It’s the End of the World As We Know It – Millennial Views Part 1



The first thing to note is that in most millennial views, the topic of the “Kingdom of God” and the Millennium and unavoidably linked. In fact, in many, if not all views, they are interchangeable terms. When one speaks of the Millennium they are speaking of the Millennial Kingdom of God

Some views will then place the promises of the Kingdom of God (Matt 13 for example) as current, actual and literally being fulfilled in the present, while an opposing view will argue those Kingdom prophecies will only find fulfillment in a future Millennial Kingdom on earth.

This brief description may appear confusing at the moment, but as we discuss further the differing views it is my hope that the reader will discover how the differing views use these term interchangeably. We will also devote a great deal of time to this subject in an upcoming chapter.

Below I have listed the four basic and primary positions:

Classical Premillennialism
Dispensational Premillennialism

Many readers may hope at this time that some very quick bullet point type definitions would suffice and that continuing on to discussing and debating fun and exciting subjects like the Beast and 666 is just around the corner. But alas, to no avail, as things are quite as easy as they appear.

Why not?

It’s all the fault of Theological Math!



Theological math is a funny thing. In Theological math 1 + 1 = 4 !

How is that possible and what do I mean by that?

Simple. In many respects the above mentioned four positions are actually just two positions. In a different respect they are actually four, and maybe even more, positions!

The reason for this confusion is that the Millennial positions contain both a “timing” element (when the millennium begins and ends along with its length) and a “nature” element (what things happen before, during and after and what exactly is the purpose and experience of the Millennium), and as a result the number of apparent positions double.

Let me try and explain. No, there is not enough time so let me sum up.

The prefix of “post” and “pre” in the above designations relate to how the adherents of the above view would argue for the timing of the Second Coming of Jesus Christ. Those with the prefix “pre” would argue that the return of Christ takes place BEFORE the Millennium; hence the use of the prefix “pre” which simply means before or in front of.

The prefix “post” would then designate those who believe that the return of Jesus Christ takes place AFTER the Millennium timing wise. Here both the Postmillennial and Amillennial positions are in agreement. The “a” in Amillennialism literally means “no” or “non” Millennial, but that is a misnomer as we will see.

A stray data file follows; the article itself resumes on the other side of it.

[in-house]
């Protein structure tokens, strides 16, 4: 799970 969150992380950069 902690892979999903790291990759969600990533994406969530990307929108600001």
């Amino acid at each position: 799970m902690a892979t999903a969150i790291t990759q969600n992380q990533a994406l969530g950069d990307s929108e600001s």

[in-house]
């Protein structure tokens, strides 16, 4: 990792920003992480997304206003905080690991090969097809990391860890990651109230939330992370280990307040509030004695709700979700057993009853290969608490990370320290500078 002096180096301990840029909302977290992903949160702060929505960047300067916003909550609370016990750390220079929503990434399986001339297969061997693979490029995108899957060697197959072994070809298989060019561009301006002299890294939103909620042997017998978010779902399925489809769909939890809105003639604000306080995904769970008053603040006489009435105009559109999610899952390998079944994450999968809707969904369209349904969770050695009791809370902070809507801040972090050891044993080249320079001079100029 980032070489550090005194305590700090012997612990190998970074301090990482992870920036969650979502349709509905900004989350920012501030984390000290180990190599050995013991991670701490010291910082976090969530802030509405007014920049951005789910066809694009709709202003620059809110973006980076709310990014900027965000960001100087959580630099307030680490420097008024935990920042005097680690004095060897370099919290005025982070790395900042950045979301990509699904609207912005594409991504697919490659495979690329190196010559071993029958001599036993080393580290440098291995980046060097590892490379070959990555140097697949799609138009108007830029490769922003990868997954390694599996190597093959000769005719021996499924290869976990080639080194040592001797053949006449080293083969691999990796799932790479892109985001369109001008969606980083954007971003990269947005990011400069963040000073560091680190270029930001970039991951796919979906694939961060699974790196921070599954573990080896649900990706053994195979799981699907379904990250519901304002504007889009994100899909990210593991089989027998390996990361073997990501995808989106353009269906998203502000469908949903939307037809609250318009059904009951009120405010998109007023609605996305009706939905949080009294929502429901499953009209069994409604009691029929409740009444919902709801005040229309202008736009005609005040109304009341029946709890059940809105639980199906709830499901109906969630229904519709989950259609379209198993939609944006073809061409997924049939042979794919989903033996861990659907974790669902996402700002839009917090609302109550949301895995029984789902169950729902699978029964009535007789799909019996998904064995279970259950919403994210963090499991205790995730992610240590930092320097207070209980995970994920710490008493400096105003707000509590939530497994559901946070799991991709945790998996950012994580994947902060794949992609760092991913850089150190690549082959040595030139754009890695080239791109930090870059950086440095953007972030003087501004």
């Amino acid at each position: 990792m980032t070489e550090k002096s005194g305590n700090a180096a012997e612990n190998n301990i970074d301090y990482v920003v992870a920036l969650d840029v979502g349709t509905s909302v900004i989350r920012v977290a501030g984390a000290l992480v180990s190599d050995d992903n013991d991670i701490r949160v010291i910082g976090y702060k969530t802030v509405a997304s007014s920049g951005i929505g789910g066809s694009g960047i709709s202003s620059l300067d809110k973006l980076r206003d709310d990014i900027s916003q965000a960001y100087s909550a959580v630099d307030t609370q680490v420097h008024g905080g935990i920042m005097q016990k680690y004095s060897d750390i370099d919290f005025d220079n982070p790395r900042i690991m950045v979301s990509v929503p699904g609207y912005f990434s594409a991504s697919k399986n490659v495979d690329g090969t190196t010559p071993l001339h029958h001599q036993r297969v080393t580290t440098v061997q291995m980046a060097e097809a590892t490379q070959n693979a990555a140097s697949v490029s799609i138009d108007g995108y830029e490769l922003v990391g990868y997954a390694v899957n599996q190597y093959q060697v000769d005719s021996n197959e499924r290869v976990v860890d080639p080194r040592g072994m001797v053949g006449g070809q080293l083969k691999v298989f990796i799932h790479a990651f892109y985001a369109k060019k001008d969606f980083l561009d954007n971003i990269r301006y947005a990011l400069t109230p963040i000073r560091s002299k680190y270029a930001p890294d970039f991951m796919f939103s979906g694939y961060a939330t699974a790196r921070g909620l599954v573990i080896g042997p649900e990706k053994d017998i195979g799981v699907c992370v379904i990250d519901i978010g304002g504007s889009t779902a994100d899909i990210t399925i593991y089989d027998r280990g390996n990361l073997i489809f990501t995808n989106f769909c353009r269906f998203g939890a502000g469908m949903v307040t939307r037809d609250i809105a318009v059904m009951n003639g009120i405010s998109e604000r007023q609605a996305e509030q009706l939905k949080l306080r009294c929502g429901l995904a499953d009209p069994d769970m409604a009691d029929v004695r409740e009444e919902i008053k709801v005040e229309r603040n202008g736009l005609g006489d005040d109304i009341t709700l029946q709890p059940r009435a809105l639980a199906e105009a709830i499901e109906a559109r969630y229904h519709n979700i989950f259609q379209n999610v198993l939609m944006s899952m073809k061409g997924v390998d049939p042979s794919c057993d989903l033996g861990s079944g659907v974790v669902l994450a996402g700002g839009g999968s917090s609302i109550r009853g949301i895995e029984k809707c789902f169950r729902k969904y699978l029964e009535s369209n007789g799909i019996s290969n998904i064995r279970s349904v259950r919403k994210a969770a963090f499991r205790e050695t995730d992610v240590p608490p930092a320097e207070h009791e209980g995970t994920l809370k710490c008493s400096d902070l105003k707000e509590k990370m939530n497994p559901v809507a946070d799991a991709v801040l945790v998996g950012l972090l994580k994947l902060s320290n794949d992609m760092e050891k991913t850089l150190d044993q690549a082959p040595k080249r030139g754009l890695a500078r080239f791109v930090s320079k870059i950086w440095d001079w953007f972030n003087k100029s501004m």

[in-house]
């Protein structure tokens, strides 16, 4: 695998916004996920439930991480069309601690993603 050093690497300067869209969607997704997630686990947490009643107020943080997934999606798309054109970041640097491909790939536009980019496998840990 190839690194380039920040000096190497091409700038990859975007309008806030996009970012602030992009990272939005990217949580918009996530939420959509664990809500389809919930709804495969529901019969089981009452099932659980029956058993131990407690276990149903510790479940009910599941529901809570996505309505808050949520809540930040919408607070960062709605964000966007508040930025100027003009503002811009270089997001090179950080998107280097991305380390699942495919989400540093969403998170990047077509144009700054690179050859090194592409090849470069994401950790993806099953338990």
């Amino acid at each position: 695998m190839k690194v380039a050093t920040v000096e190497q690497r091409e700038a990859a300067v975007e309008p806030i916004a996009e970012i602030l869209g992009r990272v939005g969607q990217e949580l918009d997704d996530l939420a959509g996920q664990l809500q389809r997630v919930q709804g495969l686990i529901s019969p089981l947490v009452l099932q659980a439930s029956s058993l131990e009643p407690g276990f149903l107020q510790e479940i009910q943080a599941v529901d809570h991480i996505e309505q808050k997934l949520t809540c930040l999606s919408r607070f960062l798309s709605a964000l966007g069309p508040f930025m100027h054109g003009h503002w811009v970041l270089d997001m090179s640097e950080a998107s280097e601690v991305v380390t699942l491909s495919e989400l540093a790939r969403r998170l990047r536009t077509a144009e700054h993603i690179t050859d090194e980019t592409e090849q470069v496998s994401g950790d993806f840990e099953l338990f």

Amillennialist believe in a Millennium, but not in a literal one thousand years, so the name was attached to this view as a critique of the view originally and does not adequately describe the position in regards to the issue of the timing of the return of Christ. In actuality, the Amillennial position is “post” Millennial in that it believes that the return of Christ takes place AFTER the Millennium.

So, how does this relate to the differences between the views and how did the one view relating to the timing of the return of Christ (Postmillennialism) become two views (Postmillennialism and Amillennialism)?

As an example for explanation, both Amillennialism and Postmillennialism argue that Christ will return AFTER the Millennium and most agree that the Millennium itself is a present day reality. All Amillennialist and many current Postmillennialist believe the Millennium began at the first advent of Christ and will continue until and conclude at the Second Coming of Jesus Christ. Both views in question also argue that the Millennium itself is not to be seen as a literal one thousand years, but as a figurative long period of time.

Since the term “post” is in reference to the timing of the Second Coming of Christ as in relation to the Millennium itself, both Postmillennialist and Amillennialist are “post” Millennialist as they both agree that Christ returns after (post) the Millennium.

[It should be noted here that most historical Postmillennialist believed in a “future” Millennium that would last some length of time (possibly one thousand years) but that Jesus Christ would not return until the conclusion of that time period.]

But given the above mentioned agreement between Amillennialist and most Postmillennialist, there is also a great difference between the two views as it relates to that “nature” of the Millennium. Postmillennialist argue for the idea of an increasing time of prosperity for the Church culminating in a world wide acceptance of the Gospel, while Amillennialist argue that good and evil will have equal amounts of representation throughout the Millennial time (presently), and that this Millennial time will conclude with a great apostasy of the Church and not a time of success for the Gospel.

So, given this brief description of agreement and disagreement, it should be noted that the one view relating to the timing of the Millennium is “post” Millennial, but the nature of the Kingdom discussion causes a division of views and the creation of the Amillennial position.